The International Tin Association’s (ITA) 15th annual survey showed refined tin use grew by 2% in 2018 but points to a contraction in most sectors in 2019. 141 companies took part, accounting for 43% of estimated global refined tin use in 2018.
ITA’s latest estimate of refined tin use in 2018 is 372,000 tonnes, based on data from the new 2019 study and trade data. Refined tin demand reported by survey participants increased by 2% from 2017, roughly in line with our global estimates. However, the survey suggests tin demand will contract during 2019, primarily attributed to an unstable macroeconomic environment.
Solder accounts for by far the largest global share of tin use, growing by 2% in 2018. Forecasts for 2019, both inside and out of China, are significantly more negative because of weakening global manufacturing and supply chain issues, mainly linked with the US-China trade war. Electronics miniaturisation remains the greatest medium-term threat, primarily in China, but this will be countered by growth in new markets including 5G communications and electric vehicles, the ITA says.
Tin use in chemicals continued to grow, although at a slower pace. In 2018, the sector grew by 3% compared to 6% the year before, higher at 5% in China. This was mainly driven by growth in PVC stabilizer and polymer catalyst markets. Tin use for all tin chemicals, including inorganic forms, was forecasted to decline in 2019.
Tinplate use continued a long-term trend of slow decline, falling by -2% in 2018 and most probably again in 2019. Prospects are especially poor in China, despite continued reports of increasing capacity there. Lower tin coating weights and competition from alternative packaging are challenging tin use. Changing tariffs are significantly disrupting global supply chains.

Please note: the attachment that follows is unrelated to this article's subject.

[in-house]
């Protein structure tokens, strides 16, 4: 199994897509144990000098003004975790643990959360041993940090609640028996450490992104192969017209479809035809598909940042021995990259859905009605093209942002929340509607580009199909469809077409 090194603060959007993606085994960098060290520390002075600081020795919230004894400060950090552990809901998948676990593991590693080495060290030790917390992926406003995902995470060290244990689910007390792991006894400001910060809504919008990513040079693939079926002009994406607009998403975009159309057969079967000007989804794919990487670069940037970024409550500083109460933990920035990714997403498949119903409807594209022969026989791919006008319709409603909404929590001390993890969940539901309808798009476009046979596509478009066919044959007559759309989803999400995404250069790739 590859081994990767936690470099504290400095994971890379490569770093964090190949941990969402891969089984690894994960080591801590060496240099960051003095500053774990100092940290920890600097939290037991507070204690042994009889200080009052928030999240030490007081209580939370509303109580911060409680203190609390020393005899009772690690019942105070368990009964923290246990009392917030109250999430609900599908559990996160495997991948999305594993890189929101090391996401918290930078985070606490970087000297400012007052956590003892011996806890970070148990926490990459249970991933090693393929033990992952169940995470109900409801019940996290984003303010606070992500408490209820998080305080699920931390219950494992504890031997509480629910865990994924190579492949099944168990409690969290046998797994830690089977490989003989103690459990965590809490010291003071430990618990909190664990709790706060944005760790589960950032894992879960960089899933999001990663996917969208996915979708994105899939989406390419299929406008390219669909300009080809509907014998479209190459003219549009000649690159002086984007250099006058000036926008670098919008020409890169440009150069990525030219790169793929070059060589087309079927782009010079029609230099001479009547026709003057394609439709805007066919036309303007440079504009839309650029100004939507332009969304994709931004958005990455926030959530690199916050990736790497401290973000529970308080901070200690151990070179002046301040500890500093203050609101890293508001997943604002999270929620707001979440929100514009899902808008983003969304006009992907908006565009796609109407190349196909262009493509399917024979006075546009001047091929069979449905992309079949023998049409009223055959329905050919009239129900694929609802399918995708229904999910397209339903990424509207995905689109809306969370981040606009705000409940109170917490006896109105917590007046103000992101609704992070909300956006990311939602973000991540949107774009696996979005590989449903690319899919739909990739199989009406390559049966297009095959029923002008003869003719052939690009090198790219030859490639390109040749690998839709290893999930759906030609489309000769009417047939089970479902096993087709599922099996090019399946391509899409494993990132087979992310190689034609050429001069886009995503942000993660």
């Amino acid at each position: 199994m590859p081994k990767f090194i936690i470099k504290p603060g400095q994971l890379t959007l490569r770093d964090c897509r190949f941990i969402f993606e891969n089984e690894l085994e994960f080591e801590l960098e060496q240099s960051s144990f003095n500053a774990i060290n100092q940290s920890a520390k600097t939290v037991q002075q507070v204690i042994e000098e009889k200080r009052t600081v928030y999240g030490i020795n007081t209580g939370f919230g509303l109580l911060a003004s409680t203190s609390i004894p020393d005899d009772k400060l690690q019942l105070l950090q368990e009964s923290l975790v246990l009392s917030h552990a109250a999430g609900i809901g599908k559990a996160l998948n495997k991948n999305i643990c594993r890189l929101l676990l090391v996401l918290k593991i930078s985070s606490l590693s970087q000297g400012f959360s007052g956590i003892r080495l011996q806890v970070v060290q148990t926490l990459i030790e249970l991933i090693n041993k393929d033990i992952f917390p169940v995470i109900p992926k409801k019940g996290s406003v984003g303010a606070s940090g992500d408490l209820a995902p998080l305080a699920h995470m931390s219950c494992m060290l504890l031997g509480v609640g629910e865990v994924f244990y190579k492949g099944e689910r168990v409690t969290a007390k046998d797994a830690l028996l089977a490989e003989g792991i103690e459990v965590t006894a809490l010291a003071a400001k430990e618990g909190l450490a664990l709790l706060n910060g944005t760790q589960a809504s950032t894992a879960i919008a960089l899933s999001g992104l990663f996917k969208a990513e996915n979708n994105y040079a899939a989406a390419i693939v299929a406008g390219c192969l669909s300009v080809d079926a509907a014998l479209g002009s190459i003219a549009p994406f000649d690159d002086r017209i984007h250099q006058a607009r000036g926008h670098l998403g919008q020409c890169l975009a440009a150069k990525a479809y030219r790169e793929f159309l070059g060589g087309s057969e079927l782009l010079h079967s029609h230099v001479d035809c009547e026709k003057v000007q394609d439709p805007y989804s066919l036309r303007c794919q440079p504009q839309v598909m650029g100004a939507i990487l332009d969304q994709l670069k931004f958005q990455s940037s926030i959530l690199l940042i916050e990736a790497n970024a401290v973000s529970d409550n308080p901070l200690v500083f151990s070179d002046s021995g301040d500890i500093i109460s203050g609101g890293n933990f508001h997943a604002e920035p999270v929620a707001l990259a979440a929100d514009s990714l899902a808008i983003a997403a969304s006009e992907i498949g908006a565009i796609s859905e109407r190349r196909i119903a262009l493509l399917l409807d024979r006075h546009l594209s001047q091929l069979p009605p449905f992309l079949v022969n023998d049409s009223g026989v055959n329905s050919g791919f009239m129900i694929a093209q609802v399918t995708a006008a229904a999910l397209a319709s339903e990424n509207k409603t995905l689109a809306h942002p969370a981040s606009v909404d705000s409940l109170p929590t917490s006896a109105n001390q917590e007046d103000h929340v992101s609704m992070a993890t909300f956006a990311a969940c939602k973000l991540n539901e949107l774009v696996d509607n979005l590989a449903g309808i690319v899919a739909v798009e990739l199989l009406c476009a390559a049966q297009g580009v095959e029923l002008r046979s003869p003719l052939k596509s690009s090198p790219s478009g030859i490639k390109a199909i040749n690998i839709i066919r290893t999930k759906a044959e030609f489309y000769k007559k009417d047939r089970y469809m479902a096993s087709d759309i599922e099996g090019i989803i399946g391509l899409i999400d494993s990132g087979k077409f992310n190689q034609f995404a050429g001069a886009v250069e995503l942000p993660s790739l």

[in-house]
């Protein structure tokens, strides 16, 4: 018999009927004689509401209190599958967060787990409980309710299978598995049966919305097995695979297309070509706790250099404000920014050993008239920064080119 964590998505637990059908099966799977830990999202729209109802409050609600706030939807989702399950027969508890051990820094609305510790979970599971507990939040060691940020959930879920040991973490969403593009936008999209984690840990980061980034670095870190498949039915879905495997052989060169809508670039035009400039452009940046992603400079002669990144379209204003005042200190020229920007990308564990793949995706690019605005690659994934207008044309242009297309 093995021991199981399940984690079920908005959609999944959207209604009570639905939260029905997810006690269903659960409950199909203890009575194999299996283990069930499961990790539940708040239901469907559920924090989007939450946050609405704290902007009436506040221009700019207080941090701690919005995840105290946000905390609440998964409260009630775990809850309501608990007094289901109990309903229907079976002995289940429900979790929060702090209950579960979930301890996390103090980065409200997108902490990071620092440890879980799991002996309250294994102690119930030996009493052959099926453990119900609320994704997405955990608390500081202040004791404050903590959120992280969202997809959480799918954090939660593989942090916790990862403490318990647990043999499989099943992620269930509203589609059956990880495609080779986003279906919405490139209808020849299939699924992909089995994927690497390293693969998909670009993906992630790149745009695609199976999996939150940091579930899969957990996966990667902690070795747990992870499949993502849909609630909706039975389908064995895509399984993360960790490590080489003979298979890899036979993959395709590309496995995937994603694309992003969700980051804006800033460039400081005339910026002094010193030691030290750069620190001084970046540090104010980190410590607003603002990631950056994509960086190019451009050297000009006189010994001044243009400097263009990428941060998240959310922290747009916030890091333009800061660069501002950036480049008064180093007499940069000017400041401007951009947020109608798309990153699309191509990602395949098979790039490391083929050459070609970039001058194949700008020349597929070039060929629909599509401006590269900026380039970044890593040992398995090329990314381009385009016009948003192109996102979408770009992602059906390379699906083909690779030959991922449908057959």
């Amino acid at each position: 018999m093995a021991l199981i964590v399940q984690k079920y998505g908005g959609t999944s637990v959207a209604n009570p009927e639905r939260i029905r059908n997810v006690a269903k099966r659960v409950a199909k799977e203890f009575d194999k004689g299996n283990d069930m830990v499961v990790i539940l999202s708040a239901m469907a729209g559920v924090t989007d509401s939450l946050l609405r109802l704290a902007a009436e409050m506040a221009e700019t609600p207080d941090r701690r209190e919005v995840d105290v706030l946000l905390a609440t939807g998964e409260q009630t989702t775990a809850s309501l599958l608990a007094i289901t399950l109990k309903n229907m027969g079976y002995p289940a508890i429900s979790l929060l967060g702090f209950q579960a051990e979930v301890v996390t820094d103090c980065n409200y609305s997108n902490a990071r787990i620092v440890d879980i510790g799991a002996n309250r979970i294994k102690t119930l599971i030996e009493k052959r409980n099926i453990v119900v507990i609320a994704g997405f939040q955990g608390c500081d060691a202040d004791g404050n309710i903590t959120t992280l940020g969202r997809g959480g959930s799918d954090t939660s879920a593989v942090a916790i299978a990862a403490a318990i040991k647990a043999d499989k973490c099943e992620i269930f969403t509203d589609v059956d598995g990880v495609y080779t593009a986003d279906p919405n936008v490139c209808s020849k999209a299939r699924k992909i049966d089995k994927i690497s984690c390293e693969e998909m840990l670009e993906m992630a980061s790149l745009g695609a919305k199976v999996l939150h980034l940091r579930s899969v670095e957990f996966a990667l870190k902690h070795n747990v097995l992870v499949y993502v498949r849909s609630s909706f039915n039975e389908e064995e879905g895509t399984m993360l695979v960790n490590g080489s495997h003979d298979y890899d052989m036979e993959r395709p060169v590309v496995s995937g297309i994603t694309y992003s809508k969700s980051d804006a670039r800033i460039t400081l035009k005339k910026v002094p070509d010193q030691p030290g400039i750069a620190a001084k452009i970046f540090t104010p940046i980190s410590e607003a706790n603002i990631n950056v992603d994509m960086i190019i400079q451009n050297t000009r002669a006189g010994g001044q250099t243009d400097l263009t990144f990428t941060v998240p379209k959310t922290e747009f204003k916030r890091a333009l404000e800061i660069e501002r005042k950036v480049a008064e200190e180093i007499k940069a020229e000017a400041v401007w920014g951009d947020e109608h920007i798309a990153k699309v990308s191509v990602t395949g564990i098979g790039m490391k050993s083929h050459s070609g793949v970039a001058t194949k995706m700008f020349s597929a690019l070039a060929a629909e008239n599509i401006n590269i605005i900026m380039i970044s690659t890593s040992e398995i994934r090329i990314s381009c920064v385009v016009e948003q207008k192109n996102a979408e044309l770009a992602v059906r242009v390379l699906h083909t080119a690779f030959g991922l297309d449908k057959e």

Lead-acid battery tin use survey data saw the strongest growth — 4% in 2018, reflecting market expansion in high tin use start-stop hybrid vehicles, as well as motive batteries in forklifts. Continued more modest growth in refined tin use was estimated for 2019. Use in E-bikes in China is a significant proportion of tin use but expected to flatten and decline under government pressure on lead-acid batteries and competition from lithium-ion.
Tin use in copper alloys and other metal product markets declined by -2% in 2018. Copper alloy producers in China reported weakness in domestic markets for bronze strip in electrical products, with some impact from the US-China trade war on exported high-end products.
Provisional estimates of total global tin use, including refined and unrefined forms, totalled 455,600 tonnes in 2018, up 3% on 2017. The Recycling Input Rate (RIR), the use of recycled tin as a proportion of total tin use, was calculated to be roughly constant at 32% in both 2018 and 2019.
Pipeline refined tin stocks held by surveyed companies at the end of 2018 amounted to the equivalent of 3.9 weeks’ supply. If this ratio is extrapolated based on global consumption, it would imply that world consumer stock holdings were around 28,000 tonnes.
The survey indicates that many users are in the process of significantly running down their inventories this year.